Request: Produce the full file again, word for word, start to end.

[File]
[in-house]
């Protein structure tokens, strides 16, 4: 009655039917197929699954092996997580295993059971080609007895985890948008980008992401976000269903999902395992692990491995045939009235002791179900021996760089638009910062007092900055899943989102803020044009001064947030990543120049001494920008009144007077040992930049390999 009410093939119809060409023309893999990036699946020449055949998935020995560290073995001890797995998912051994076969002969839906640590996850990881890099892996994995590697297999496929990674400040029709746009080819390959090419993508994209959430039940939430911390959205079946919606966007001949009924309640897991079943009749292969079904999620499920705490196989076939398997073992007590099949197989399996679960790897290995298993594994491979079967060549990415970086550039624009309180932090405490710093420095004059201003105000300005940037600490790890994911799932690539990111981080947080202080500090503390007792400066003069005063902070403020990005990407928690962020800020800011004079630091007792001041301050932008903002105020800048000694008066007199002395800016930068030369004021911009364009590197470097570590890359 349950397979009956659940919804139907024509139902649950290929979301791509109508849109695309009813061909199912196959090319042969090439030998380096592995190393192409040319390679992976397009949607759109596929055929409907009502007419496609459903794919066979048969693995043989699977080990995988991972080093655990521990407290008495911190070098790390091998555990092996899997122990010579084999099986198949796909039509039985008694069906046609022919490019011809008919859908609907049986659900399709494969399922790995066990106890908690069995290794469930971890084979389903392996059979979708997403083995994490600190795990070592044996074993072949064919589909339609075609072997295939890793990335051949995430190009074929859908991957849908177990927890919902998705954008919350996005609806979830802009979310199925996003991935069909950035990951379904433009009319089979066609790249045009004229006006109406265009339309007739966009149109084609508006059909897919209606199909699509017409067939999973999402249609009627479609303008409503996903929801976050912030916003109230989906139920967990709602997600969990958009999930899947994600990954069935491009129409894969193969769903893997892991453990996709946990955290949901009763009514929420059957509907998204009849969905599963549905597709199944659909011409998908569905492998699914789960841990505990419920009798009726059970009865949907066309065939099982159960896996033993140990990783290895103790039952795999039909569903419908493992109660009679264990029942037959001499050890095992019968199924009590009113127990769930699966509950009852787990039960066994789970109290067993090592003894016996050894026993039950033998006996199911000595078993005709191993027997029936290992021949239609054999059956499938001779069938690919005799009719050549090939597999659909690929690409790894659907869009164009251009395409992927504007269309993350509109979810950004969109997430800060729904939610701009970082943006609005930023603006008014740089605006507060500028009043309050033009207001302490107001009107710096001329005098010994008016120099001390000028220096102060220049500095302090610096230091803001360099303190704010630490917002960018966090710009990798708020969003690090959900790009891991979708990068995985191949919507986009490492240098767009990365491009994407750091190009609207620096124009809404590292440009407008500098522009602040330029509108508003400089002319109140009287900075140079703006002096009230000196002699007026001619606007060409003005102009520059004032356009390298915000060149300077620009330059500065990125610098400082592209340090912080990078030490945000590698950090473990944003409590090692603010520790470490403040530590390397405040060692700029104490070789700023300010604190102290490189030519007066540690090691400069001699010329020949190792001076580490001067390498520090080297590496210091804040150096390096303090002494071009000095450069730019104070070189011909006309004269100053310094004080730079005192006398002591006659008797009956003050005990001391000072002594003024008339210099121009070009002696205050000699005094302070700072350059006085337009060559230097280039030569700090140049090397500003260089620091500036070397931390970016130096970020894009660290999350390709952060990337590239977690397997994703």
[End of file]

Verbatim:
[in-house]
């Protein structure tokens, strides 16, 4: 009655039917197929699954092996997580295993059971080609007895985890948008980008992401976000269903999902395992692990491995045939009235002791179900021996760089638009910062007092900055899943989102803020044009001064947030990543120049001494920008009144007077040992930049390999 009410093939119809060409023309893999990036699946020449055949998935020995560290073995001890797995998912051994076969002969839906640590996850990881890099892996994995590697297999496929990674400040029709746009080819390959090419993508994209959430039940939430911390959205079946919606966007001949009924309640897991079943009749292969079904999620499920705490196989076939398997073992007590099949197989399996679960790897290995298993594994491979079967060549990415970086550039624009309180932090405490710093420095004059201003105000300005940037600490790890994911799932690539990111981080947080202080500090503390007792400066003069005063902070403020990005990407928690962020800020800011004079630091007792001041301050932008903002105020800048000694008066007199002395800016930068030369004021911009364009590197470097570590890359 349950397979009956659940919804139907024509139902649950290929979301791509109508849109695309009813061909199912196959090319042969090439030998380096592995190393192409040319390679992976397009949607759109596929055929409907009502007419496609459903794919066979048969693995043989699977080990995988991972080093655990521990407290008495911190070098790390091998555990092996899997122990010579084999099986198949796909039509039985008694069906046609022919490019011809008919859908609907049986659900399709494969399922790995066990106890908690069995290794469930971890084979389903392996059979979708997403083995994490600190795990070592044996074993072949064919589909339609075609072997295939890793990335051949995430190009074929859908991957849908177990927890919902998705954008919350996005609806979830802009979310199925996003991935069909950035990951379904433009009319089979066609790249045009004229006006109406265009339309007739966009149109084609508006059909897919209606199909699509017409067939999973999402249609009627479609303008409503996903929801976050912030916003109230989906139920967990709602997600969990958009999930899947994600990954069935491009129409894969193969769903893997892991453990996709946990955290949901009763009514929420059957509907998204009849969905599963549905597709199944659909011409998908569905492998699914789960841990505990419920009798009726059970009865949907066309065939099982159960896996033993140990990783290895103790039952795999039909569903419908493992109660009679264990029942037959001499050890095992019968199924009590009113127990769930699966509950009852787990039960066994789970109290067993090592003894016996050894026993039950033998006996199911000595078993005709191993027997029936290992021949239609054999059956499938001779069938690919005799009719050549090939597999659909690929690409790894659907869009164009251009395409992927504007269309993350509109979810950004969109997430800060729904939610701009970082943006609005930023603006008014740089605006507060500028009043309050033009207001302490107001009107710096001329005098010994008016120099001390000028220096102060220049500095302090610096230091803001360099303190704010630490917002960018966090710009990798708020969003690090959900790009891991979708990068995985191949919507986009490492240098767009990365491009994407750091190009609207620096124009809404590292440009407008500098522009602040330029509108508003400089002319109140009287900075140079703006002096009230000196002699007026001619606007060409003005102009520059004032356009390298915000060149300077620009330059500065990125610098400082592209340090912080990078030490945000590698950090473990944003409590090692603010520790470490403040530590390397405040060692700029104490070789700023300010604190102290490189030519007066540690090691400069001699010329020949190792001076580490001067390498520090080297590496210091804040150096390096303090002494071009000095450069730019104070070189011909006309004269100053310094004080730079005192006398002591006659008797009956003050005990001391000072002594003024008339210099121009070009002696205050000699005094302070700072350059006085337009060559230097280039030569700090140049090397500003260089620091500036070397931390970016130096970020894009660290999350390709952060990337590239977690397997994703």